Prague, 11 August 2005 (RFE/RL) -- The OSCE had long pressed Azerbaijani authorities to remove the conviction records of the seven prominent oppositionists. Among them are three deputy chairmen of the Musavat party -- Rauf Arifoglu, Arif Hacili, and Ibrahim Ibrahimli.
The other four are the secretary-general of Azerbaijan’s Democratic Party, Sardar Calaloglu; the chairman of the Umid (Hope) party, Iqbal Agazade; Halq (People’s) Party leader and former Prime Minister Panah Huseynov; and the chair of the Karabakh War Veterans Association, Etimad Asadov.
Following a marathon trial that attracted much attention outside Azerbaijan, the seven men were sentenced to jail terms of 2 1/2 to five years for allegedly inciting street violence in the aftermath of the disputed October 2003 presidential elections. Yielding to international pressure, President Ilham Aliyev amnestied them after a few months.
But it was only in recent weeks that Azerbaijani courts began to rescind the guilty verdicts. Arifoglu, who had received the heaviest sentence, was the last to have his conviction removed on 2 August. All seven men can now – at least in theory -- take part in the upcoming polls.
More Opposition Figures
But Azerbaijan’s rights campaigners say many more opposition figures remain barred from the November election because, although most have been released from jail, their sentences have not been quashed. These opposition figures break into two groups.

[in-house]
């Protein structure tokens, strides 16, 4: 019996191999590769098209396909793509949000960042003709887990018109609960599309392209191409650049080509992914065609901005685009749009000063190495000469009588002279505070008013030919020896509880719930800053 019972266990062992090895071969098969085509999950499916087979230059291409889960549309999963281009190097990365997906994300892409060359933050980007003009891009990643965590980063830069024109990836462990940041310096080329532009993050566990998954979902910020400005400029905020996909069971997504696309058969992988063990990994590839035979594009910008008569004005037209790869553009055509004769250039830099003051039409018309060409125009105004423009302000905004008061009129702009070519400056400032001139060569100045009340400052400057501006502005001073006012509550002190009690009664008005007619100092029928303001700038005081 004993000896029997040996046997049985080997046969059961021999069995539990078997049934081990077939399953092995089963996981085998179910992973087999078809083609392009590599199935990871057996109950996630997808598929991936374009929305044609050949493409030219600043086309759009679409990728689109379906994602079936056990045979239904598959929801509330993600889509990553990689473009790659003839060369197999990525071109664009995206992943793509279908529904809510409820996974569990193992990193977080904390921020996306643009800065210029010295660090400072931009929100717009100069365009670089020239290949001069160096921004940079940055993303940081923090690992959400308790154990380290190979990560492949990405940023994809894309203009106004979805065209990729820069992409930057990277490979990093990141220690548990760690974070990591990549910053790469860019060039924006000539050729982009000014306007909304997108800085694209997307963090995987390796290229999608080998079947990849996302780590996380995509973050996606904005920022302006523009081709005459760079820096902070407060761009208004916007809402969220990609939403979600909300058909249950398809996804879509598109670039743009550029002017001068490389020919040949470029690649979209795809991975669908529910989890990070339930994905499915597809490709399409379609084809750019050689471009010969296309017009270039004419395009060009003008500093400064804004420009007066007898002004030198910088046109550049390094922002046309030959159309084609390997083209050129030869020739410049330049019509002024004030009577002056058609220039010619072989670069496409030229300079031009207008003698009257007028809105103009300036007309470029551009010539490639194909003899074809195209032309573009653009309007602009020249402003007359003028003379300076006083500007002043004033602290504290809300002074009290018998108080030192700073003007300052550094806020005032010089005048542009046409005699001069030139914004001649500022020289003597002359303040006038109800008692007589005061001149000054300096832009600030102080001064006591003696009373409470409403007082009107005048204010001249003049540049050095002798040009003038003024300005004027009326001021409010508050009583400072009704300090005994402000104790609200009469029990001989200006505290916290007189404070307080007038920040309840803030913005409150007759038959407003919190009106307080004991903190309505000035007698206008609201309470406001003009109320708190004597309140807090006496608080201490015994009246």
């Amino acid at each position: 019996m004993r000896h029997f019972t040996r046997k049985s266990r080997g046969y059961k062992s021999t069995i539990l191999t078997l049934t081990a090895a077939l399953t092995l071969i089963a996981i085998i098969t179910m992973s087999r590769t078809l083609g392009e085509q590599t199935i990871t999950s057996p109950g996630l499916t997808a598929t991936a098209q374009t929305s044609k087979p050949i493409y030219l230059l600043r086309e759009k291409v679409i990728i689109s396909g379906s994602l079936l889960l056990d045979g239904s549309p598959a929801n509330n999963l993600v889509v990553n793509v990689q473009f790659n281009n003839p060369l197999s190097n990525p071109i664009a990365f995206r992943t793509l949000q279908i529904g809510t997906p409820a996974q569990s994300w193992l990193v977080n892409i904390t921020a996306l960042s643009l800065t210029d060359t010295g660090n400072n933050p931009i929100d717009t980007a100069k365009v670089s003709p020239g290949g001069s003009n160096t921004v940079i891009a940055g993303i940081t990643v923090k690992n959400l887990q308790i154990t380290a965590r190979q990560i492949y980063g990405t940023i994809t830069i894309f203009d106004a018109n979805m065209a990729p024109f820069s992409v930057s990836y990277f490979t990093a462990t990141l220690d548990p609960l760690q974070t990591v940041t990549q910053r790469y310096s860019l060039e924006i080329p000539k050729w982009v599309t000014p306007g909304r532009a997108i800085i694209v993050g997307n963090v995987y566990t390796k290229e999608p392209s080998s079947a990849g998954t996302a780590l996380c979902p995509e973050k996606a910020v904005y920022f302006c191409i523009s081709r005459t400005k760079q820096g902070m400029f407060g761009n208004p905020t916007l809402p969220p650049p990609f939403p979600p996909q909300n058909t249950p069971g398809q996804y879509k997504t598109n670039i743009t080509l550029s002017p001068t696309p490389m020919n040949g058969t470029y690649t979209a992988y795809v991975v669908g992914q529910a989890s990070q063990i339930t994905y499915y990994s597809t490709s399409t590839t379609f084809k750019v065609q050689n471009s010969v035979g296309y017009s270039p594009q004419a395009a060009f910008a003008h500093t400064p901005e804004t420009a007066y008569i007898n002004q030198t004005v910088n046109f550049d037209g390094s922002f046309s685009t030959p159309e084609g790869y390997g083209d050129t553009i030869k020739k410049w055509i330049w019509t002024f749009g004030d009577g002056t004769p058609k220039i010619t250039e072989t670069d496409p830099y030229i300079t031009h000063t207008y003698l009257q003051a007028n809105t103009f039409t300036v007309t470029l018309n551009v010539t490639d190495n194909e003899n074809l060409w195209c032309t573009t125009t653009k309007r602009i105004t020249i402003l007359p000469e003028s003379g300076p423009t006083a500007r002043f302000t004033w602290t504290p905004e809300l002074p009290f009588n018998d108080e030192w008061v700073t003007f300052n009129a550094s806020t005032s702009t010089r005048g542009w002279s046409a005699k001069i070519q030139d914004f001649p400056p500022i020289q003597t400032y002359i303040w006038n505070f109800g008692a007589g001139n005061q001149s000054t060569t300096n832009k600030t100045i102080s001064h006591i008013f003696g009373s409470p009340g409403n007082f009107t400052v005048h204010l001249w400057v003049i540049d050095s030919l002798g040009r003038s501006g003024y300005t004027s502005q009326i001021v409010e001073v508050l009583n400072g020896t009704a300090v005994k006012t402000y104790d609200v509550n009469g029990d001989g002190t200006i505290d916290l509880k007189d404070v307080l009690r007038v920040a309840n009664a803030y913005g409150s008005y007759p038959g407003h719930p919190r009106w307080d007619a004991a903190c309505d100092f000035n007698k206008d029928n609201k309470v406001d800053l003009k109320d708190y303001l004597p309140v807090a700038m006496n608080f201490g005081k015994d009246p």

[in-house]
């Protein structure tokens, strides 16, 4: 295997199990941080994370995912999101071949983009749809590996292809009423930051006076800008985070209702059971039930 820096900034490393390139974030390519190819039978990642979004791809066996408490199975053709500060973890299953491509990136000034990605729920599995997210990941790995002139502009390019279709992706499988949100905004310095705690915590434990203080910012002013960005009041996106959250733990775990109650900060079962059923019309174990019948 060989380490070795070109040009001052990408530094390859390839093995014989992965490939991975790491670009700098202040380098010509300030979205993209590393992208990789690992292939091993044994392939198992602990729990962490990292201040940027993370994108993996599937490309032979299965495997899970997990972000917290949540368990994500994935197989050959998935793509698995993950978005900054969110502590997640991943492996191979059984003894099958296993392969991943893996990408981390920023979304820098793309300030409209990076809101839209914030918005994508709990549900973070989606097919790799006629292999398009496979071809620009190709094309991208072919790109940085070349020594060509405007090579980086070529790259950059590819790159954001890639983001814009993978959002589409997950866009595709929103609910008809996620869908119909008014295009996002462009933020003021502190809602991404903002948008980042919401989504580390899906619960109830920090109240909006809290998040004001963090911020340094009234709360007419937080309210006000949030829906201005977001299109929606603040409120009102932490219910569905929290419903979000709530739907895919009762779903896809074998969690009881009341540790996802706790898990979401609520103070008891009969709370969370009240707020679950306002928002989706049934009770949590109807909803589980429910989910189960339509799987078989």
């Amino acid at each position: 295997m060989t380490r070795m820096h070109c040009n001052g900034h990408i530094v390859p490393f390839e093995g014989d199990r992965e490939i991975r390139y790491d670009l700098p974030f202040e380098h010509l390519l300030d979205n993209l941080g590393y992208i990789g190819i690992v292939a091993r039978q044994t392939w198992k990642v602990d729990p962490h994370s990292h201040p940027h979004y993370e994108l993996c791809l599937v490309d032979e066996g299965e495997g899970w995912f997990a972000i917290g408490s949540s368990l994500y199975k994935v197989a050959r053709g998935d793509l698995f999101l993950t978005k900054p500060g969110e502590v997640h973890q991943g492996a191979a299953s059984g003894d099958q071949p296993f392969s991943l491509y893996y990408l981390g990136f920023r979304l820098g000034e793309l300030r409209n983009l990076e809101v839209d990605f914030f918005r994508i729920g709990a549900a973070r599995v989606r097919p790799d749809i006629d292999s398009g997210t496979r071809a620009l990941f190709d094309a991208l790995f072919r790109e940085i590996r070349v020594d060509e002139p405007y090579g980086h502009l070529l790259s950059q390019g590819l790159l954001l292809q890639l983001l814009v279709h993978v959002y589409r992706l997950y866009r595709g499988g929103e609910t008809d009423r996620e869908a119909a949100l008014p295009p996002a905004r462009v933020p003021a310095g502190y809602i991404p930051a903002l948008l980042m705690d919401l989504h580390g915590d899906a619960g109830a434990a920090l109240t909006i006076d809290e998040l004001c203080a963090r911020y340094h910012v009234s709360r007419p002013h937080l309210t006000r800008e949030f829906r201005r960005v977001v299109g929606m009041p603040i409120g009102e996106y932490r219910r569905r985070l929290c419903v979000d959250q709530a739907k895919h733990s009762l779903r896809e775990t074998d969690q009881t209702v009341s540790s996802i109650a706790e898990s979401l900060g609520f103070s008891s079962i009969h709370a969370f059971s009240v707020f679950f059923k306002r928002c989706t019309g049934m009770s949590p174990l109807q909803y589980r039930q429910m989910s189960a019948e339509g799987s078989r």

The first are former political prisoners, who -- like former Interior Minister Iskander Hamidov -- were sentenced under late President Heydar Aliyev in the mid-1990s. Although Ilham Aliyev has pardoned most of them, none can run for parliament because their convictions remain in force. The second group comprises the 135 opposition activists convicted for their alleged role in the 2003 unrest.
Leyla Yunus, the chairwoman of the Baku-based NGO Institute for Peace and Democracy, told RFE/RL the candidacy ban applies to most of the group -- including 93 people who received suspended jail sentences.
"Those 93 people still have a criminal record. Consequently, they cannot enjoy their constitutional rights. They cannot take part in election campaigns, including the present one," she said. "Since most of [them] are opposition party members, proactive citizens, their non-participation would leave a negative imprint on the upcoming polls, which would then be hardly described as free and democratic.”
Still Being Denied
Among those who are still being denied the right to seek a seat in parliament is Ilqar Ibrahimoglu, the akhund (theologian) of Baku’s Cuma (Djuma) Mosque and the chair of the Azerbaijani chapter of the U.S.-headquartered International Religious Liberty Association. In April last year, Ibrahimoglu received a five-year suspended sentence for allegedly helping organize the 2003 unrest.
He spent more than three months in pretrial detention before finally being released. But because his conviction still stands, Azerbaijani authorities have repeatedly refused to let him attend human rights and scientific forums abroad. Ibrahimoglu told our correspondent a Baku district court last April refused to retract his conviction.